There has been a constant change in the Global Media Industry with the changing expertise and technology over the years. Global Media Industry during the Second World War (1939-45)
The media was the major source of information during the Second World War. News about the war was generally received from such sources as radio, newspapers, magazines, and newsreels. In a way, they acted as propaganda for stirring up American support for the war effort in Europe. Even propaganda in the U.S. with Uncle Sam posters, and the importance of defending your country helped keep military recruitments up and a high trust in the government. Propaganda was the sole reason that made Hitler so powerful. Global Media Industry after Second World War and how it started taking shape? (late 1940’s) The 1940s were dominated by World War II This was as true for the media as it was for other areas of American life. Till 1946, newspapers and radio concentrated their coverage on the war. Military Media
At the scenes of conflict, the men and women in uniform were kept informed by thousands of military newspapers, the most important being Stars and Stripes. Radio in the 1940s
Radio showed its importance in the nearly instant reporting of major events, such as the Battle of Britain and the bombing of Pearl Harbor. Edward R. Murrow and William Shirer set the news standard for the Columbia Broadcasting System (CBS) network, a standard that would follow into the new dominant format, television, and last for decades after the war. But radio was not just a purveyor of news during the war. Radio meant entertainment, and the 1940s was the last decade in which radio was dominant. Music had long been a staple of radio, much of it performed live. Musicians had been unhappy for many years with what radio paid them for their talents. Beginnings of Television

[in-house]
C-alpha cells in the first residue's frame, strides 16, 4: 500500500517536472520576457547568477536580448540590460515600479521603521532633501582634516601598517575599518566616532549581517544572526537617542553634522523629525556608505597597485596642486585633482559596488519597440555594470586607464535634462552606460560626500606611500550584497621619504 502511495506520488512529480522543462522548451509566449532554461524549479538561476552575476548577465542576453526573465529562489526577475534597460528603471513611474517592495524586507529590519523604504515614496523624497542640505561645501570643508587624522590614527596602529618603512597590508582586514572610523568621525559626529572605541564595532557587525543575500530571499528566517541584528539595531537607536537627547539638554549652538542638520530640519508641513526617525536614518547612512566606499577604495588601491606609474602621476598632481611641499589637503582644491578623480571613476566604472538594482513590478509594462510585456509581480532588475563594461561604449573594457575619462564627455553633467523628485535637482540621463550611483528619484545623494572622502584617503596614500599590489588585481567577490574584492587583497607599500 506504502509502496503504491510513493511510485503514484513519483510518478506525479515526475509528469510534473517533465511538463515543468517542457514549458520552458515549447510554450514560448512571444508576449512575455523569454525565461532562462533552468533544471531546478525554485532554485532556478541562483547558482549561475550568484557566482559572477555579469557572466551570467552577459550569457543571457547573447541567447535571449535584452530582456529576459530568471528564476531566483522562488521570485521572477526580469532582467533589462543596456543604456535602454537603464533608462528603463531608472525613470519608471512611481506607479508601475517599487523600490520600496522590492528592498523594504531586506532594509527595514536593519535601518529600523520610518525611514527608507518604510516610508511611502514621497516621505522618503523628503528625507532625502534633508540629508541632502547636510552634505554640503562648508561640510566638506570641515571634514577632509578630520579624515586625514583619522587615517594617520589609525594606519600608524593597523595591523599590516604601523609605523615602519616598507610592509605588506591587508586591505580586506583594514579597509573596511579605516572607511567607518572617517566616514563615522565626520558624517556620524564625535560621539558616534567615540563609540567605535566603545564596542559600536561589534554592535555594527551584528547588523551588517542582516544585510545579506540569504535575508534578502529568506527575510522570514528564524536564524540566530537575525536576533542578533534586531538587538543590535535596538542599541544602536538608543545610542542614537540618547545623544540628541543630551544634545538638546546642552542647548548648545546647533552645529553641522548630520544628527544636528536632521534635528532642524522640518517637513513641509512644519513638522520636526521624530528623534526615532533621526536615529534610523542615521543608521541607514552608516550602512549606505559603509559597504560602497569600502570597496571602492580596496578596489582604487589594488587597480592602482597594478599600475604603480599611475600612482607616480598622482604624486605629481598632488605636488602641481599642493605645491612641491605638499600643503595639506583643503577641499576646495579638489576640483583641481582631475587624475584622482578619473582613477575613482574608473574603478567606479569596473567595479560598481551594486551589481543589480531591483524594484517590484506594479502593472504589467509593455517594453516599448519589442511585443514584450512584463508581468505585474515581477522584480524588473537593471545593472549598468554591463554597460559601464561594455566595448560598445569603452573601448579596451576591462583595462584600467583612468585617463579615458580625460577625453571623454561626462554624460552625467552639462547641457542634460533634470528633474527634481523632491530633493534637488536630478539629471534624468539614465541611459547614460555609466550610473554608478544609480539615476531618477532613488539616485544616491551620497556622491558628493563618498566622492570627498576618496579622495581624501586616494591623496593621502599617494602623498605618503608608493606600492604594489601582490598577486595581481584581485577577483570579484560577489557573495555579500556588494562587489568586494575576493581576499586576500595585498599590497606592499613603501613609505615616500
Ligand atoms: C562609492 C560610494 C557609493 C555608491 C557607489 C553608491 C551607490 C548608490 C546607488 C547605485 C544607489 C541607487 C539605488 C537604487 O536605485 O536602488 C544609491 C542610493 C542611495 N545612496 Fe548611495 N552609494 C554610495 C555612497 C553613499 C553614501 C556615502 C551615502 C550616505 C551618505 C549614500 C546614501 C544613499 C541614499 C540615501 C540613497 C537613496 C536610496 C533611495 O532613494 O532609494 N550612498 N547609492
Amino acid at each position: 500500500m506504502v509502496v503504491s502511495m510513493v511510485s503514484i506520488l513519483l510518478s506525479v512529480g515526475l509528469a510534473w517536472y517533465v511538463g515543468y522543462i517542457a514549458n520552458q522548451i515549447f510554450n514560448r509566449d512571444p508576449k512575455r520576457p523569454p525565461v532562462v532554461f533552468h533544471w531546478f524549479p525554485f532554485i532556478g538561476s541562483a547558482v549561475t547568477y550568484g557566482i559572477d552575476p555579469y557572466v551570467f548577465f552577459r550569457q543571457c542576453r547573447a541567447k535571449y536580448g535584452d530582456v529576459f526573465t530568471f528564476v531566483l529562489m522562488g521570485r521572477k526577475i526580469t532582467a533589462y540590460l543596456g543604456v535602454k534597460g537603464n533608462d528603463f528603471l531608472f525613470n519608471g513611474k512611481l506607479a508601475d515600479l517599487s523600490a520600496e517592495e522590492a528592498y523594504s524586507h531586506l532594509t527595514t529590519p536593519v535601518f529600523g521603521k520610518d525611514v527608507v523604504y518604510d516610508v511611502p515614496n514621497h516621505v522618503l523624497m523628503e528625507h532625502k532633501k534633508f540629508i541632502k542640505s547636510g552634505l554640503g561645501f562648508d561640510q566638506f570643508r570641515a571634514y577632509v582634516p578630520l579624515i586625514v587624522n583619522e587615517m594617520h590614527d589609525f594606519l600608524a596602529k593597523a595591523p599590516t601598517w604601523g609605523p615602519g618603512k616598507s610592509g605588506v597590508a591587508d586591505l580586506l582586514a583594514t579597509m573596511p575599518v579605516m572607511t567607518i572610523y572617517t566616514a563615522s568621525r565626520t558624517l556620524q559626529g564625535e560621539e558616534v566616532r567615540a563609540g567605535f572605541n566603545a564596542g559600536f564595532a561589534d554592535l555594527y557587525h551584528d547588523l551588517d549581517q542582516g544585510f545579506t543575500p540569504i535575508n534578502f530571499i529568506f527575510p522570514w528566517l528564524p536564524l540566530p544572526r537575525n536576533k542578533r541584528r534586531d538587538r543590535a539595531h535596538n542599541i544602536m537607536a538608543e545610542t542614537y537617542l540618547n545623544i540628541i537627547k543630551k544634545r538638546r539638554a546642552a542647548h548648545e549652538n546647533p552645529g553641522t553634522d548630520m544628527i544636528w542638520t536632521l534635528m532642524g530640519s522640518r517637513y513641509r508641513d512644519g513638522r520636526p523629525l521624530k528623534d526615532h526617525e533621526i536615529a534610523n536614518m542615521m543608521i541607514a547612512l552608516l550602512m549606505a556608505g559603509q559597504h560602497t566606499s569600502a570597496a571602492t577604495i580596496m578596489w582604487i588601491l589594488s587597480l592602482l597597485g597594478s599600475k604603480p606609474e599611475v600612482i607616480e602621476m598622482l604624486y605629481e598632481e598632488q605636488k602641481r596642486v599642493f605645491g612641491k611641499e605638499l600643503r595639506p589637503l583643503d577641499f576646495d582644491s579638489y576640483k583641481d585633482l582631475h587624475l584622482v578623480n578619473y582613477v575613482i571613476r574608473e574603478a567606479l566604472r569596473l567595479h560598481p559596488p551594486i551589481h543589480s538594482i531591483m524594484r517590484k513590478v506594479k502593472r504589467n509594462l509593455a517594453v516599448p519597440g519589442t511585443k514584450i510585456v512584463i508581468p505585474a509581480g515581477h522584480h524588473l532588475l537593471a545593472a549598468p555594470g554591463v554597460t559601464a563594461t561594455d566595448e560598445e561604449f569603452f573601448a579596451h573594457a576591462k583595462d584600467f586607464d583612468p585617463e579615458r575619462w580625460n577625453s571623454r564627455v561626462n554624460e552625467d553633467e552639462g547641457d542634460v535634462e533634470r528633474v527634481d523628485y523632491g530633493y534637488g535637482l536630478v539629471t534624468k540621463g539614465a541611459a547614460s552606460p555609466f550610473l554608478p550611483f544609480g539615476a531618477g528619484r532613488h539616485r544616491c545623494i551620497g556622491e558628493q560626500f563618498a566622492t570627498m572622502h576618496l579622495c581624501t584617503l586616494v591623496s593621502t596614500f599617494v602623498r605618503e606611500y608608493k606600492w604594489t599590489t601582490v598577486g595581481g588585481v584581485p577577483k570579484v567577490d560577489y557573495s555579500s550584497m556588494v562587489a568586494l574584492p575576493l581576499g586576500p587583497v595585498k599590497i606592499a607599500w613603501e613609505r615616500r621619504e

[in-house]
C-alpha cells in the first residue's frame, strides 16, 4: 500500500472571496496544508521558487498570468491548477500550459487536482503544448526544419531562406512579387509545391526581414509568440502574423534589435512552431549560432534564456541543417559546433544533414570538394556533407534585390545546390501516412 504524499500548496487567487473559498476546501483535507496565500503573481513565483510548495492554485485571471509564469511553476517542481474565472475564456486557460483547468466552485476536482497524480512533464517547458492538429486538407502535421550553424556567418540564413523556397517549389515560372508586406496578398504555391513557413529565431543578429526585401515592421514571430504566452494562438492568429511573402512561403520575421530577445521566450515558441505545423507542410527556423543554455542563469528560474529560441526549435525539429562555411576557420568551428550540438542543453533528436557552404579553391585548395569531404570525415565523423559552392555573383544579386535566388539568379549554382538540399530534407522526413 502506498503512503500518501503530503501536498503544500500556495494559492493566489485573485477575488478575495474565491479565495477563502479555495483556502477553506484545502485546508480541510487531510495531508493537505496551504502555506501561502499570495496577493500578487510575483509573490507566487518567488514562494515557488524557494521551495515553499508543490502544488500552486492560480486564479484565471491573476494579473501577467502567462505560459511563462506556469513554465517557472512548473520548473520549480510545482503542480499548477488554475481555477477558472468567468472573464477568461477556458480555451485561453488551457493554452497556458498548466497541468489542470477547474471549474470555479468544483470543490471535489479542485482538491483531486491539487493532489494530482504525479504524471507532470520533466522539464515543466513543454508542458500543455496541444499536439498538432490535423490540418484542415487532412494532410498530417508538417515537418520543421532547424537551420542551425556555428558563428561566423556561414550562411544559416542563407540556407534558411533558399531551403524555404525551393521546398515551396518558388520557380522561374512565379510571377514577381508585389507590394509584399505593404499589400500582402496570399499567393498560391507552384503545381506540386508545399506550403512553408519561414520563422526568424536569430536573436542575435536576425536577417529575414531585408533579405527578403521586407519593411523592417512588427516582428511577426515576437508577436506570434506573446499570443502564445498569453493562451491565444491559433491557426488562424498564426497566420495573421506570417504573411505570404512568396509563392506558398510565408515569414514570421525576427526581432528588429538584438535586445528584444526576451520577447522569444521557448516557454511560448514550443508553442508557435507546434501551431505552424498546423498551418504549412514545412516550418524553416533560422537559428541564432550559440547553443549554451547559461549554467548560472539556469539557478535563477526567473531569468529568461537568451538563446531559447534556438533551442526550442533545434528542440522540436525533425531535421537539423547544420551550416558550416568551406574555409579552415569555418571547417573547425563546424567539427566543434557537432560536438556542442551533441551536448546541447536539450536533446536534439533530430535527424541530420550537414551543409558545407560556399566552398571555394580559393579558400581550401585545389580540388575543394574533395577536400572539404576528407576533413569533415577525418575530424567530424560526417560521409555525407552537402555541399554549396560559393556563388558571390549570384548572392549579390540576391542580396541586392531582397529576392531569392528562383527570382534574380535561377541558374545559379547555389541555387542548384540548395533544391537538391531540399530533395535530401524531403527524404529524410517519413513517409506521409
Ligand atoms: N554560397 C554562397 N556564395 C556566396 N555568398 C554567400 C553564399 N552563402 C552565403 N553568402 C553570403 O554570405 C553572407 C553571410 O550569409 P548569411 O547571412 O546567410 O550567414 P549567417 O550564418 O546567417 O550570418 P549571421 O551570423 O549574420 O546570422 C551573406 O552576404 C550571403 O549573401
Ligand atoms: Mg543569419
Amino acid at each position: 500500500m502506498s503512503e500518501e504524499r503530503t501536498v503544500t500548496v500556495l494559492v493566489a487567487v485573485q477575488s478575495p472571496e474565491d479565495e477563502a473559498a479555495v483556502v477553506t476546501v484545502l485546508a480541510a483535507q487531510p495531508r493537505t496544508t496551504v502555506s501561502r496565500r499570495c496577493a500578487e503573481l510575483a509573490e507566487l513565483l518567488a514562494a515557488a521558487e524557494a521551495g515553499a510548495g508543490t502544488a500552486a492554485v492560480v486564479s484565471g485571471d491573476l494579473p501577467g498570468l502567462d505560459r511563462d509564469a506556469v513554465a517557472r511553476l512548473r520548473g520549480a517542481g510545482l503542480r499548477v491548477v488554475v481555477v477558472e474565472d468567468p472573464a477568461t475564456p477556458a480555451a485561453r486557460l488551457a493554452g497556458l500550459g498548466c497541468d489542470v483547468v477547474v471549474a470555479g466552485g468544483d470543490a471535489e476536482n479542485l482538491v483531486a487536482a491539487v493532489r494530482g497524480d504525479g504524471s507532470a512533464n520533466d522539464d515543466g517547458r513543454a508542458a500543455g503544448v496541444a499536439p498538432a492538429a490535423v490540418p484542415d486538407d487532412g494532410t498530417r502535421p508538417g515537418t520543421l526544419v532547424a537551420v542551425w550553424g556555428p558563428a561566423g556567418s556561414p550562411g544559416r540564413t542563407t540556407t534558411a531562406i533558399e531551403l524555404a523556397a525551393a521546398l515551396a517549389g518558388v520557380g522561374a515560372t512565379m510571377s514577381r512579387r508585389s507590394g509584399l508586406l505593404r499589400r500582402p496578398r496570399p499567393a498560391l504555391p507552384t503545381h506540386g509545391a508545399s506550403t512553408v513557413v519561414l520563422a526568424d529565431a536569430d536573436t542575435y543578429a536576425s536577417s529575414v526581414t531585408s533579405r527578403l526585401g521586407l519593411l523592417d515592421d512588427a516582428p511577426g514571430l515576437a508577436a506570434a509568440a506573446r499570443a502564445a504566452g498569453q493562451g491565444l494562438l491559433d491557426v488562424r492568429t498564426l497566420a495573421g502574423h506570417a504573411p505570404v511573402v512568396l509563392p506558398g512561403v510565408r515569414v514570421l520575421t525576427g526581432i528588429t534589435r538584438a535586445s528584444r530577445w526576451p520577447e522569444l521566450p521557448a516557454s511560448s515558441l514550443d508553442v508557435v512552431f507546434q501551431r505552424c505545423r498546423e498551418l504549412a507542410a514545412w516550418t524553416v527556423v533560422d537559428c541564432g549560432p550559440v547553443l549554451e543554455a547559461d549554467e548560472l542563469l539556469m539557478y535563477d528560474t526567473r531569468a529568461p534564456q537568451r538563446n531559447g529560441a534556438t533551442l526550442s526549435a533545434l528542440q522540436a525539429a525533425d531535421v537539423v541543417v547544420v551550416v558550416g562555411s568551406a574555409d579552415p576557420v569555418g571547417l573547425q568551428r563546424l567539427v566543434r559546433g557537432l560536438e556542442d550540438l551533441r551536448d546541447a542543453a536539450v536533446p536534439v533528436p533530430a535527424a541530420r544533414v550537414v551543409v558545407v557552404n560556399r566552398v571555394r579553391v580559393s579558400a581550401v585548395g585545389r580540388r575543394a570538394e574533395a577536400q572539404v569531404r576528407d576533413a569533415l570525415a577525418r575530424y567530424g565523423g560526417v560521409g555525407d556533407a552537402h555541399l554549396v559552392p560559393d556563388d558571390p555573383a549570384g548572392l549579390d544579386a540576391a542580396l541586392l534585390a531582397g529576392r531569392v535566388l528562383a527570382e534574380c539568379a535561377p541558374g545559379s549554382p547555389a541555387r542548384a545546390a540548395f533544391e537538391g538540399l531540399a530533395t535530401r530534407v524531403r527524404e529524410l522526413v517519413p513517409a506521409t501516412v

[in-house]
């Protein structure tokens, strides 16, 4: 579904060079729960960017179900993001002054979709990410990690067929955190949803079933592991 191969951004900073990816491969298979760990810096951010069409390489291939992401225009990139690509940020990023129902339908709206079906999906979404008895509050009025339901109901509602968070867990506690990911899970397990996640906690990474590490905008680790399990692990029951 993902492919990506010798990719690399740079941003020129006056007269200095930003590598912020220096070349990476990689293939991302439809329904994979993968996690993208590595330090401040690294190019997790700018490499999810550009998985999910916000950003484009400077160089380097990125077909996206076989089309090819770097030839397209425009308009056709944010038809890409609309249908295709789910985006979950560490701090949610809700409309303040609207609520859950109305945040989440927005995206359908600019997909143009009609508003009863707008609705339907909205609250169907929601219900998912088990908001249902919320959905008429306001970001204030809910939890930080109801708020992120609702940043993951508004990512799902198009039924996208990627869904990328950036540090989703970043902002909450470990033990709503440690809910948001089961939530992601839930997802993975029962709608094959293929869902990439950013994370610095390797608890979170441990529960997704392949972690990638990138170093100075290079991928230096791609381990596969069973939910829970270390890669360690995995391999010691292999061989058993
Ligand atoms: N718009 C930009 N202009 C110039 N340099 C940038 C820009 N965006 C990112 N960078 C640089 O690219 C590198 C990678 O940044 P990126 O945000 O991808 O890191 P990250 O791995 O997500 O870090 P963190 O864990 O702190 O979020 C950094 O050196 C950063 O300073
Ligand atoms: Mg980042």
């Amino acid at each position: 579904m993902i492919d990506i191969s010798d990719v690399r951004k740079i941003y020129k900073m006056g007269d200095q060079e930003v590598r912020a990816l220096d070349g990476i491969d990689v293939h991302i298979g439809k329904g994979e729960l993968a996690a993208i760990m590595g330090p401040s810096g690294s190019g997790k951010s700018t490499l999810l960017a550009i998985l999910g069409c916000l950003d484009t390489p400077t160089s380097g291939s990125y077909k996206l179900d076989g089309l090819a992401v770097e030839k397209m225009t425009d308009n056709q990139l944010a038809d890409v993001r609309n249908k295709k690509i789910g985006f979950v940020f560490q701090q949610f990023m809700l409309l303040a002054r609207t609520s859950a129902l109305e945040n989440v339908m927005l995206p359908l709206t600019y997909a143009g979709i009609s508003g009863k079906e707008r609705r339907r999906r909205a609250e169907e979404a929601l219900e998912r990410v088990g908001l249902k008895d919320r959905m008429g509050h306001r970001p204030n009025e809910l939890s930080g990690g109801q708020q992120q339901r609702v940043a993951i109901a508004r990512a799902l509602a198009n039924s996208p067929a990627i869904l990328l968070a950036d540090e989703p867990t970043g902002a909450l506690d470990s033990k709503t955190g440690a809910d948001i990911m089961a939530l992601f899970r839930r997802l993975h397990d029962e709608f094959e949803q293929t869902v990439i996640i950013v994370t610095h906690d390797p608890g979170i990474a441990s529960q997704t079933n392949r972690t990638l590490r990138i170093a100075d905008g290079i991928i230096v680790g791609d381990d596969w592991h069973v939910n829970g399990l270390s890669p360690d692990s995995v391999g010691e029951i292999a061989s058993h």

After the war the broadcast companies put large amounts of money into television, starving radio, which had been their focus for twenty years. Most of the radio programs were transferred to television by the early 1950s, leaving the radio with music. As quickly as radio had transformed American life in the 1920s, television began a new revolution in the 1940s and 1950s. Comic Books
Comic books were successful in the 1940s, as they provided cheap, exciting entertainment. Superheroes flourished during a time in which evil was all too real in the world. Captain Marvel, Captain America, Batman, and other heroes like them did battle with evil and fed the imagination of the youth of the United States. McCarthyism
But the end of the war and the rise of the Soviet Union as a European and world power brought new problems that erupted in unlikely spots, such as the media. The first rumbling of institutional anticommunism led to the blacklist, whereby motion picture, television, and radio artists and writers were denied the freedom to work under their own names. During the 1950s the darkness of McCarthyism intensified before the pain of these victims eased. Transition
During and after the war, indeed even during the Depression of the 1930s, revolutionary seeds were sown in the media that did not fully bear fruit until the 1950s, a truly revolutionary decade.
Summary of Global Media Industry in 1940’s
Also, Radio became the dominant form of media during...